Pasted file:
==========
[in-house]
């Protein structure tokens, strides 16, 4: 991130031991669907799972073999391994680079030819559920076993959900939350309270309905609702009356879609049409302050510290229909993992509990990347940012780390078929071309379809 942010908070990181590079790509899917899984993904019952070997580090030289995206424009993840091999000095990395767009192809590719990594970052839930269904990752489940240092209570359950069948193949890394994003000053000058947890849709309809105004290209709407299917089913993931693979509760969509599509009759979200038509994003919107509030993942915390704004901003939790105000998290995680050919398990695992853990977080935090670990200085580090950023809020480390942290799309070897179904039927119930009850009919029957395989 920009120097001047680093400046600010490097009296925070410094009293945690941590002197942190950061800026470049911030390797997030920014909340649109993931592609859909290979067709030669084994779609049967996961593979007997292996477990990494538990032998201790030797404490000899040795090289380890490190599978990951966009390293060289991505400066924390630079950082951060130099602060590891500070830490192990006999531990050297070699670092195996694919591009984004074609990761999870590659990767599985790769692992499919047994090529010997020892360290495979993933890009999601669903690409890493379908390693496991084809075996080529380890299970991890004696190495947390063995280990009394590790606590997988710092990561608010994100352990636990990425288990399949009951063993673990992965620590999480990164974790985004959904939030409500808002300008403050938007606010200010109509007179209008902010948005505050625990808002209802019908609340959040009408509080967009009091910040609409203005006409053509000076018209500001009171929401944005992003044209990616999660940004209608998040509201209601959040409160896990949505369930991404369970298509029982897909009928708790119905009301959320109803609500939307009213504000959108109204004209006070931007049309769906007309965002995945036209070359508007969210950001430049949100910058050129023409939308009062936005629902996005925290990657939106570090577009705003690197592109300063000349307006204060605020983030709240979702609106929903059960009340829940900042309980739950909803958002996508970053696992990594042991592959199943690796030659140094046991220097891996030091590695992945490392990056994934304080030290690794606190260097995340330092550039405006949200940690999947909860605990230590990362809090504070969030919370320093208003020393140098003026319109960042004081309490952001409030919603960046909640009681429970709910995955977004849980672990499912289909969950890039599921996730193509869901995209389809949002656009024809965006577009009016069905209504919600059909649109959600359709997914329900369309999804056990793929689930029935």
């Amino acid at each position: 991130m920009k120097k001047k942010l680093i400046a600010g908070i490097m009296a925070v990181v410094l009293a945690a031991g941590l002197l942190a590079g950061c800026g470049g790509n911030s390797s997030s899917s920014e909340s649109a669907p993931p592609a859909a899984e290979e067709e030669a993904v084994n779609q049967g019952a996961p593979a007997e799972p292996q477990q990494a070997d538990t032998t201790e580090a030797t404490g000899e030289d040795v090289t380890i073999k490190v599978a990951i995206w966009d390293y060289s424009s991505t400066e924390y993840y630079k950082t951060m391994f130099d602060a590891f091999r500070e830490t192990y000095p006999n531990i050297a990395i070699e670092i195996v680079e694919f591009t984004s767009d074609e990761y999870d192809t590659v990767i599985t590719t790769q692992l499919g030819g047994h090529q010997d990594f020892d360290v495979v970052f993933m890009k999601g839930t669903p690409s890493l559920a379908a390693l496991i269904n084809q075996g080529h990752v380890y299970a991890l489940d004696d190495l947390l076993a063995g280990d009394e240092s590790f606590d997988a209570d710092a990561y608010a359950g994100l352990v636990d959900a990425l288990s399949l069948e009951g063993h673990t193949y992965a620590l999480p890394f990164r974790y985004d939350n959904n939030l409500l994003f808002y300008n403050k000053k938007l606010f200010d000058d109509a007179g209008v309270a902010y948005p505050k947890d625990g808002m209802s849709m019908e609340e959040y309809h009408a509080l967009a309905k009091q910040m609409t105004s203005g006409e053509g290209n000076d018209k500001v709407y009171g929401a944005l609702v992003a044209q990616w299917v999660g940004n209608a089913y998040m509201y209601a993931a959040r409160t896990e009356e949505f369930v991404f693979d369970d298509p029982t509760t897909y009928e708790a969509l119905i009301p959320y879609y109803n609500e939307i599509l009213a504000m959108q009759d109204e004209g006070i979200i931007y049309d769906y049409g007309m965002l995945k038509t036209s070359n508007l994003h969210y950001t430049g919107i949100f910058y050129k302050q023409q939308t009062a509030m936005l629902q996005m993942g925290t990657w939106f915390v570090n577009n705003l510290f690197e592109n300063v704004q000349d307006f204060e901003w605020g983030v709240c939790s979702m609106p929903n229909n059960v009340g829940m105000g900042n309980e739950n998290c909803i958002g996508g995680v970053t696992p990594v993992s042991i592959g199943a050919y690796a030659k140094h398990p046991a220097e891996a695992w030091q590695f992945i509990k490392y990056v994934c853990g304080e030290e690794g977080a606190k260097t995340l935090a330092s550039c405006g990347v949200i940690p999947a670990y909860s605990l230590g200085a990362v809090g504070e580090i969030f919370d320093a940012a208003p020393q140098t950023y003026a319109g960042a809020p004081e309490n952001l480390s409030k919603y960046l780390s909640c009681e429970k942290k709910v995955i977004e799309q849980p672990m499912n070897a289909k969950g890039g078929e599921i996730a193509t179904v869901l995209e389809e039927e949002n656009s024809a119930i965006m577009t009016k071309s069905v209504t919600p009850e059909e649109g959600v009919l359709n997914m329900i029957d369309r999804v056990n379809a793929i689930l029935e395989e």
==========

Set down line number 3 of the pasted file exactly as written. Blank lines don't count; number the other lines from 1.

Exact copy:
């Amino acid at each position: 991130m920009k120097k001047k942010l680093i400046a600010g908070i490097m009296a925070v990181v410094l009293a945690a031991g941590l002197l942190a590079g950061c800026g470049g790509n911030s390797s997030s899917s920014e909340s649109a669907p993931p592609a859909a899984e290979e067709e030669a993904v084994n779609q049967g019952a996961p593979a007997e799972p292996q477990q990494a070997d538990t032998t201790e580090a030797t404490g000899e030289d040795v090289t380890i073999k490190v599978a990951i995206w966009d390293y060289s424009s991505t400066e924390y993840y630079k950082t951060m391994f130099d602060a590891f091999r500070e830490t192990y000095p006999n531990i050297a990395i070699e670092i195996v680079e694919f591009t984004s767009d074609e990761y999870d192809t590659v990767i599985t590719t790769q692992l499919g030819g047994h090529q010997d990594f020892d360290v495979v970052f993933m890009k999601g839930t669903p690409s890493l559920a379908a390693l496991i269904n084809q075996g080529h990752v380890y299970a991890l489940d004696d190495l947390l076993a063995g280990d009394e240092s590790f606590d997988a209570d710092a990561y608010a359950g994100l352990v636990d959900a990425l288990s399949l069948e009951g063993h673990t193949y992965a620590l999480p890394f990164r974790y985004d939350n959904n939030l409500l994003f808002y300008n403050k000053k938007l606010f200010d000058d109509a007179g209008v309270a902010y948005p505050k947890d625990g808002m209802s849709m019908e609340e959040y309809h009408a509080l967009a309905k009091q910040m609409t105004s203005g006409e053509g290209n000076d018209k500001v709407y009171g929401a944005l609702v992003a044209q990616w299917v999660g940004n209608a089913y998040m509201y209601a993931a959040r409160t896990e009356e949505f369930v991404f693979d369970d298509p029982t509760t897909y009928e708790a969509l119905i009301p959320y879609y109803n609500e939307i599509l009213a504000m959108q009759d109204e004209g006070i979200i931007y049309d769906y049409g007309m965002l995945k038509t036209s070359n508007l994003h969210y950001t430049g919107i949100f910058y050129k302050q023409q939308t009062a509030m936005l629902q996005m993942g925290t990657w939106f915390v570090n577009n705003l510290f690197e592109n300063v704004q000349d307006f204060e901003w605020g983030v709240c939790s979702m609106p929903n229909n059960v009340g829940m105000g900042n309980e739950n998290c909803i958002g996508g995680v970053t696992p990594v993992s042991i592959g199943a050919y690796a030659k140094h398990p046991a220097e891996a695992w030091q590695f992945i509990k490392y990056v994934c853990g304080e030290e690794g977080a606190k260097t995340l935090a330092s550039c405006g990347v949200i940690p999947a670990y909860s605990l230590g200085a990362v809090g504070e580090i969030f919370d320093a940012a208003p020393q140098t950023y003026a319109g960042a809020p004081e309490n952001l480390s409030k919603y960046l780390s909640c009681e429970k942290k709910v995955i977004e799309q849980p672990m499912n070897a289909k969950g890039g078929e599921i996730a193509t179904v869901l995209e389809e039927e949002n656009s024809a119930i965006m577009t009016k071309s069905v209504t919600p009850e059909e649109g959600v009919l359709n997914m329900i029957d369309r999804v056990n379809a793929i689930l029935e395989e």